Wednesday, January 19, 2005
For each class of resources identified, we can create a set of documents (messages) that go in to and come out of the resources to perform business functions. We then further analyze the messages in terms of their overall effect on resources. Some messages will simply inquire about the state of a resource ("get outstanding invoices" message to a customer resource for example). Others will update the resource ("Add new machine" message to an assembly line resource for example.). Still others will delete the resource ("clear all" message to a shopping basket resource for example). We then map these message classes onto an application protocol - HTTP. Essentially, this gives us standard plumbing - a standard interface -supported by all resources for the exchange of messages. This encapsulation of complexity behind a simple message exchange pattern layered on top of a standard application protocol, makes it easy for developers to use business resources in their applications. Moreover, it allows the developers of the business resources to add extra message types as business needs change. By following some simple design rules, existing resources can be made forward compatible with this sort of change so that nothing breaks as the system evolves. Moreover, the loose coupling implied by the message exchange approach allows developers to use intermediating resources to gracefully "broker" complex modifications over time to minimize system changes. Now doesn't that sound just great? I think so. Why is it a distortion of reality? Well, it is a distortion of reality because systems are not currently - by and large - architected this way. I suspect that will change though. Somewhere in the terminological soup of web services, REST, SOA, SOI, SOBA, ESB, MOM and Indigo, a new conceptualization of "business object" is taking shape and will incorporates at least some of the ideas presented here.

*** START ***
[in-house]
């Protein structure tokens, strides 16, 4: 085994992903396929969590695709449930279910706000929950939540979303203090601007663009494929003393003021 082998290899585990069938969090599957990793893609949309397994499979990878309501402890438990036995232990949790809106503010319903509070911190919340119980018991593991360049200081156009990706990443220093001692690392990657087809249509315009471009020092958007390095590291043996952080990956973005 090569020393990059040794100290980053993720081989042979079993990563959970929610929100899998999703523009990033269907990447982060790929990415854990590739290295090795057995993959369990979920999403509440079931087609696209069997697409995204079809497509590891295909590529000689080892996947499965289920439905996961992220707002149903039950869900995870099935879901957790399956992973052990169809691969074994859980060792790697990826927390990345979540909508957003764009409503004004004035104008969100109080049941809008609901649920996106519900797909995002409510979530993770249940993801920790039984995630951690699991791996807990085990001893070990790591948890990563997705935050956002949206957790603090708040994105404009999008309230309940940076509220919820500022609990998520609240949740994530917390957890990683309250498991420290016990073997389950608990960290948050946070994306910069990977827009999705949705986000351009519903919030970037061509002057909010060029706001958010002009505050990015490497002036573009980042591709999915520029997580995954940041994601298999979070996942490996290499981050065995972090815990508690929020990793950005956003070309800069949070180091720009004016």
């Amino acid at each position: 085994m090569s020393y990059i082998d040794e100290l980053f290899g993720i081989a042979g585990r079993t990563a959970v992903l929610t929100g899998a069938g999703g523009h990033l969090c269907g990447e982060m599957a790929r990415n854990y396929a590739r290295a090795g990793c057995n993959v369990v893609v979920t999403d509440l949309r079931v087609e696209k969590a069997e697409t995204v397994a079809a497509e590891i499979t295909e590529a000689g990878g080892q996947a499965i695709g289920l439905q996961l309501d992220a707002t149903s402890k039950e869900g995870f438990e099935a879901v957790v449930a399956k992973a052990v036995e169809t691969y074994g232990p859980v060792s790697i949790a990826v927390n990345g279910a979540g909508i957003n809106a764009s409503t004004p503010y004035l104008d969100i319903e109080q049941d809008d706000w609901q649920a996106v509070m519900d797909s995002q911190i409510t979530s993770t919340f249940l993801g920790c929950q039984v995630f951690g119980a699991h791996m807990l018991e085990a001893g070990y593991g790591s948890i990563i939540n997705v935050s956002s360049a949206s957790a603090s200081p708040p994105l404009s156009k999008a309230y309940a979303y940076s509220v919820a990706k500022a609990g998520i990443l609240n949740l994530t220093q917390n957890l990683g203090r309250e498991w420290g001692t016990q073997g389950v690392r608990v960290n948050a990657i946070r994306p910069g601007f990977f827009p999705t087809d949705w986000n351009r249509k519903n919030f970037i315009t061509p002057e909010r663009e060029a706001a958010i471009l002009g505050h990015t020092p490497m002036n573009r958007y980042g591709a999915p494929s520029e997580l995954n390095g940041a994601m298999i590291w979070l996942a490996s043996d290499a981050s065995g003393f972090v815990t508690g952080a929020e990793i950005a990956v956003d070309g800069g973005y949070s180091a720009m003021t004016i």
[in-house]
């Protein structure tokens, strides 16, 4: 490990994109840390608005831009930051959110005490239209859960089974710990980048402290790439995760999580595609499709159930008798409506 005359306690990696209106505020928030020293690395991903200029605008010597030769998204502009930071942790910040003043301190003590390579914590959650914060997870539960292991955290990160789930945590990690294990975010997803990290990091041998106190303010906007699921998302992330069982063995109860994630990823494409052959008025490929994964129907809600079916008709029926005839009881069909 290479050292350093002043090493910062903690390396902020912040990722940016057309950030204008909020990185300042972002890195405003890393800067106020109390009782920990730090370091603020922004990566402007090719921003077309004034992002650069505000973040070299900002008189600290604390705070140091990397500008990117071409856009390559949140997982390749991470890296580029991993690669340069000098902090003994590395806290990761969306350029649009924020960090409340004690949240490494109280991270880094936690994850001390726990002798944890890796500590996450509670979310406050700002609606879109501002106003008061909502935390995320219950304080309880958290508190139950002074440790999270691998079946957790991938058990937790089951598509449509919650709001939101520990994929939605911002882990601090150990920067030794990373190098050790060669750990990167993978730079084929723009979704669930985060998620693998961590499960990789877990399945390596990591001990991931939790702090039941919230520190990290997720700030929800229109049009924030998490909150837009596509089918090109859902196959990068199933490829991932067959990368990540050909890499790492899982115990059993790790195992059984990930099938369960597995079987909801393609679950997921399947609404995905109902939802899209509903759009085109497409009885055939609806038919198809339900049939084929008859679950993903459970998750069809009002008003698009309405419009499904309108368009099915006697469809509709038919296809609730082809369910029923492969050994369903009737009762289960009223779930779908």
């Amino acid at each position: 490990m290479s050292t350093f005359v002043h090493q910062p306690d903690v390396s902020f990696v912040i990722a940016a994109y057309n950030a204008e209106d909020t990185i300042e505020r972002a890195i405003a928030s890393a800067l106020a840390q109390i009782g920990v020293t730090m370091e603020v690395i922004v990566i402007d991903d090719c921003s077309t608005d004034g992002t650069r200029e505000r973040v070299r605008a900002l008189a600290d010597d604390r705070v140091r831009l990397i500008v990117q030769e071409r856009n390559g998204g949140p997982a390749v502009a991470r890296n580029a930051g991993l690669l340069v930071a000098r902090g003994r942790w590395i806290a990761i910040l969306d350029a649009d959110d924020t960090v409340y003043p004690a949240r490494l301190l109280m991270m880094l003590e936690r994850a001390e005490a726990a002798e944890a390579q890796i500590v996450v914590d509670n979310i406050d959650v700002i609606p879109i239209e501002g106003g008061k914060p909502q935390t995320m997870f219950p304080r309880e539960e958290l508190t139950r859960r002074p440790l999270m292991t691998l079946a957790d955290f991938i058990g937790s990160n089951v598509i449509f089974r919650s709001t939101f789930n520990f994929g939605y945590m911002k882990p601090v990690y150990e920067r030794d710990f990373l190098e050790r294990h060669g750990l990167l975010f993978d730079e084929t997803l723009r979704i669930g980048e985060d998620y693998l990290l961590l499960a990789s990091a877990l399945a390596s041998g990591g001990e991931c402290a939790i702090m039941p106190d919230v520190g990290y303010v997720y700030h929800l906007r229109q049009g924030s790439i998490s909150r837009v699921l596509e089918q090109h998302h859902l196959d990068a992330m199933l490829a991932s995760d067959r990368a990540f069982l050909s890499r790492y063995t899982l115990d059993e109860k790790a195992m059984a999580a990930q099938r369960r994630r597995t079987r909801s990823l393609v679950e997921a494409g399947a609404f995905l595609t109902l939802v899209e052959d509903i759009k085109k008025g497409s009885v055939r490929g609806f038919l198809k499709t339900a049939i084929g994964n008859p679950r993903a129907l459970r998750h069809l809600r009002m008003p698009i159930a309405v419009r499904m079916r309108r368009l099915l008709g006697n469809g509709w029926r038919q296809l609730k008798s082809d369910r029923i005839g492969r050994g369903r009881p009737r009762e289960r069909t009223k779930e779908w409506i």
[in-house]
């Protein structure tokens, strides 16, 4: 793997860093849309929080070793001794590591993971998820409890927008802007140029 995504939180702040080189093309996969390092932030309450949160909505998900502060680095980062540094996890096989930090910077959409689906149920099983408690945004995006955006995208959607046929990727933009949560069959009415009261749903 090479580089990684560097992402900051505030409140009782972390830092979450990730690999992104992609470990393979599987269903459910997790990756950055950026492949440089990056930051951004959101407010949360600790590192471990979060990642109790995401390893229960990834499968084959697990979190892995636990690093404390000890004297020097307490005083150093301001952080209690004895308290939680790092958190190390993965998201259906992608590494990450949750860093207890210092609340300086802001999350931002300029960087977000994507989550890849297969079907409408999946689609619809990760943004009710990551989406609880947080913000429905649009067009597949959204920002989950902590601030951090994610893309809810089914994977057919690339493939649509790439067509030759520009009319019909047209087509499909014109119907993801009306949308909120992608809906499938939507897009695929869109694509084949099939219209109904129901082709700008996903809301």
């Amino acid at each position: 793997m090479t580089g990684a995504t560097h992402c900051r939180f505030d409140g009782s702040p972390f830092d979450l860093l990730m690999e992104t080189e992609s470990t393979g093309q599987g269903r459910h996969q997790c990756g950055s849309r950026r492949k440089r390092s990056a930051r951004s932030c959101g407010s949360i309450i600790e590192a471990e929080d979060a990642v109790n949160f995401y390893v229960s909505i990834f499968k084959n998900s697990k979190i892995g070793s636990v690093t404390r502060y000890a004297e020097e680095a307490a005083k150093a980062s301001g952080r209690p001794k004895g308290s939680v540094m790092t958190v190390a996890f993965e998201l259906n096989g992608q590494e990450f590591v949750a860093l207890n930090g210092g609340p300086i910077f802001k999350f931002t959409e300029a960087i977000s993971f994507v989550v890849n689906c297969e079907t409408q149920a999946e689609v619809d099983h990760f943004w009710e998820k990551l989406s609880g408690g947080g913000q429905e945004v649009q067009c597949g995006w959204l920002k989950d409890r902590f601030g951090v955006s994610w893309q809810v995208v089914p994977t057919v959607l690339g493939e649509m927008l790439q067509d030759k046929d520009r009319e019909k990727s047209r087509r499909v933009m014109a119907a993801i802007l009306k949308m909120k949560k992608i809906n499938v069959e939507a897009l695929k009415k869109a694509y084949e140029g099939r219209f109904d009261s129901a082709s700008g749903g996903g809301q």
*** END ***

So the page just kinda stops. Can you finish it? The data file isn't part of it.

Sunday, January 16, 2005
Unfortunately, many realistic systems and their models exhibit behaviours that lead to state spaces too large and too complex to deal with using any of the methods above. And although we often wanted to believe differently, most of the real world examples to which we want to apply our techniques, are way out of reach. A typical example is a new railway safety control philosophy developed in the Netherlands  allowing a more efficient and reliable railway transport. One of the reasons that it will not be taken into service is that nobody can convincingly certify its correct operation. Until this is possible, it seems that the Dutch railway companies will stick to the proven, simple control systems to which they are accustomed, denying customers the benefits of the new technology. In those cases where automatic methods are insufficiently helpful, manual manipulation can save the day. Typically, protocols and algorithms deal with unspecified or unbounded data, are about an unbounded number of communicating partners and are often quite complex. In order to prove the correctness of such systems human ingenuity and intuition are indispensable. The ability to include the human intellect into the verification effort will be a distinguishing success factor for many decades to come.
Saturday, January 15, 2005